Q. Special K: is it the best cereal for weight loss?

Written by Catherine Saxelby on Monday, 28 February 2011.
Tagged: healthy eating, overweight, weight loss

Q. Special K: is it the best cereal for weight loss?
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A. Not really. We’ve all seen the advertisements and may even have bought it out of curiosity. But does it really work? What is it about Special K that helps you lose weight? Less kilojoules? Less fat? A ‘special’ ingredient? Let’s go through it in detail.


The ingredient list is nothing unexpected. Same as any flaked cereal with 5 added vitamins (B6 is unusual) and 3 added minerals (calcium and zinc are unusual).

Cereals (62%) (rice, wheat), wheat gluten, sugar, wheat flour, minerals (calcium carbonate, iron, zinc oxide), salt, barley malt extract, vitamins (niacin, vitamin B6, riboflavin, thiamin, folate).


Here’s our comparison of Special K with four other  similar flaked cereals, using the same serve size of 30 g, which is about one cup or an average bowl.


(without milk)













Special K

470 5.9 21.2 4.4 0.8 53


470 2.3 24.9 2.4 1.0 77


433 3.0 18.9 3.5 6.3 42

Just Right

447 2.7 21.5 8.6 2.4 60

Sultana Bran

427 2.9 18.9 6.8 4.5 73


Special K is marketed as a ‘dieter’s cereal’, but for the same serve size, Guardian, Just Right and Sultana Bran are lower in kilojoules. Surprised? So am I.


Of these five cereals, Special K is the highest in protein due to the added wheat gluten. Special K, with 1/2 cup of skim milk, provides more protein than a smoothie or even a poached egg on wholegrain toast. So it’s protein content is hard to beat. Another surprise! Protein has the advantage of extending satiety (satisfaction) after a meal, so this confirms one of its weight loss claims.

Sugar, fibre and GI

Apart from kilojoules, other important considerations for weight loss are sugar, fibre and GI which have all been shown to influence blood sugar levels which can in turn affect fullness and cravings. 


Cereals with more than 15 g per 100 g (5 g per 30 g serve) are considered high in sugar. In some cereals, such as Just Right and Sultana Bran, some or most of this sugar comes from fruit, but in the case of Special K, this is all added sugar. With exactly 15 g sugar per 100 g, Special K therefore is borderline moderate/high in sugar. Of the flake cereals, with no fruit, Special K has the highest sugar content. Since we are trying to keep sugar moderate, this is the least desirable one for nutrition reasons.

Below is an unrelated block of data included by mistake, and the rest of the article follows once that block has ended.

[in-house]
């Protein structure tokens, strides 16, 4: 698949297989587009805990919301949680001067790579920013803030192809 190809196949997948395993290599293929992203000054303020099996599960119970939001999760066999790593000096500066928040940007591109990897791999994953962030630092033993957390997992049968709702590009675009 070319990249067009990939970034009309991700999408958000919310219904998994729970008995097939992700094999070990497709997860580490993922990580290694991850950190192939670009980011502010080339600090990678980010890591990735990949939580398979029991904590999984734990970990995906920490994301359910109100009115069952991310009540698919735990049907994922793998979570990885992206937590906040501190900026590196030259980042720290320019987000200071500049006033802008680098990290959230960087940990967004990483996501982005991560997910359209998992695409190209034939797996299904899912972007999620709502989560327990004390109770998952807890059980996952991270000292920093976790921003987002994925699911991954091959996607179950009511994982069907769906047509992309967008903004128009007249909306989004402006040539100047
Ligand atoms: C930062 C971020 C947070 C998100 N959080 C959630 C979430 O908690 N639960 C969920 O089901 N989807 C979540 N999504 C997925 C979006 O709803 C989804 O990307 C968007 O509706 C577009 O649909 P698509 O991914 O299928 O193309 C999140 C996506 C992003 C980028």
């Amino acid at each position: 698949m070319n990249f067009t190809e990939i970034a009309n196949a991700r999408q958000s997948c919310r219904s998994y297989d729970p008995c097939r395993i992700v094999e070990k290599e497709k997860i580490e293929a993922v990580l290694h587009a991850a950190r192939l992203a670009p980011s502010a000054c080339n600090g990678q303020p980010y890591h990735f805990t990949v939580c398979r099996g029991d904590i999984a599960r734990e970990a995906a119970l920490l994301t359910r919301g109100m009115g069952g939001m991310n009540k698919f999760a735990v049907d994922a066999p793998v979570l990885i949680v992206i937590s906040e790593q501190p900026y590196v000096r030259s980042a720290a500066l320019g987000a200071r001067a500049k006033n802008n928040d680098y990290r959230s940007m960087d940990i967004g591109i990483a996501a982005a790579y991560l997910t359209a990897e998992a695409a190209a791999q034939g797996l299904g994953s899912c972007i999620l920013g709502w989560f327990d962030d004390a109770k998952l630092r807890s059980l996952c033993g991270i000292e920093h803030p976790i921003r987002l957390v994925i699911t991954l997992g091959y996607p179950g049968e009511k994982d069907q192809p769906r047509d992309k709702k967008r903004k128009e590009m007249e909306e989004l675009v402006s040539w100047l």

Health authorities recommend that we consume some 30 g a day. Children have lower fibre requirements. Apart from helping with bowel health, fibre helps with feelings of fullness and is essential in weight loss.

Guardian (6.3 g) and Sultana Bran (4.5 g) are the highest in fibre. Just Right (2.4 g) has a moderate amount of fibre and Cornflakes with 3.3 g is low. Special K (with only 0.8 g) provides the least which is only 3% of the recommended daily intake – the least likely to provide feelings of fullness and help stop snacking in the morning.


Special K has a low GI of 53 - just below the cut-off figure of 55, which is better than Cornflakes, Sultana Bran and Just Right. But, Guardian has an even lower GI value, which makes it preferable to Special K.

Serve size

A serve size of 30 g of Special K is quite small (a school aged child could eat this amount and possibly more!). This amount is unlikely to keep you feeling full from morning till lunch.

The high sugar content and low fibre (both poor at providing feelings of fullness) coupled to a very small recommended serving size all combine to make dieting efforts fail. 


One clear advantage of Special K is its high calcium. It contains 200 mg of calcium per serve - and that’s not including the calcium from the milk. A serve of Special K with ½ cup skim milk provides 359 mg of calcium – this is 50% of daily requirements for a 4-8 year old, 30% for a 12-18 year old and 35% for an adult. Pretty impressive.

Therefore, it would make a nutritious afternoon snack for adults (as well as kids) and be a healthier alternative to high sugar items such as doughnuts, muffins or ice pops. 


At 0.1 g per serve, Special K is low, at almost zero. But most cereals are low in fat, so whether a cereal has 0.1 g or 0.5 g fat is insignificant.

The bottom line

With its high sugar content, low fibre content and not the lowest GI, Special K does not have nutritional characteristics to help with weight loss. And it’s not even the lowest in kilojoules. Clearly, other cereals, such as Guardian, are preferable to Special K for their lower sugar content, much higher fibre content and lower GI value, and therefore in their ability to help with weight loss. All in all, Special K is...well, nothing special, as a weight loss breakfast cereal at least.  Do you agree?

Catherine Saxelby About the author

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Catherine Saxelby has the answers! She is an accredited nutritionist, blogger and award-winning author. Her award-winning book My Nutritionary will help you cut through the jargon. Do you know your MCTs from your LCTs? How about sterols from stanols? What’s the difference between glucose and dextrose? Or probiotics and prebiotics? What additive is number 330? How safe is acesulfame K? If you find yourself confused by food labels, grab your copy of Catherine Saxelby’s comprehensive guide My Nutritionary NOW!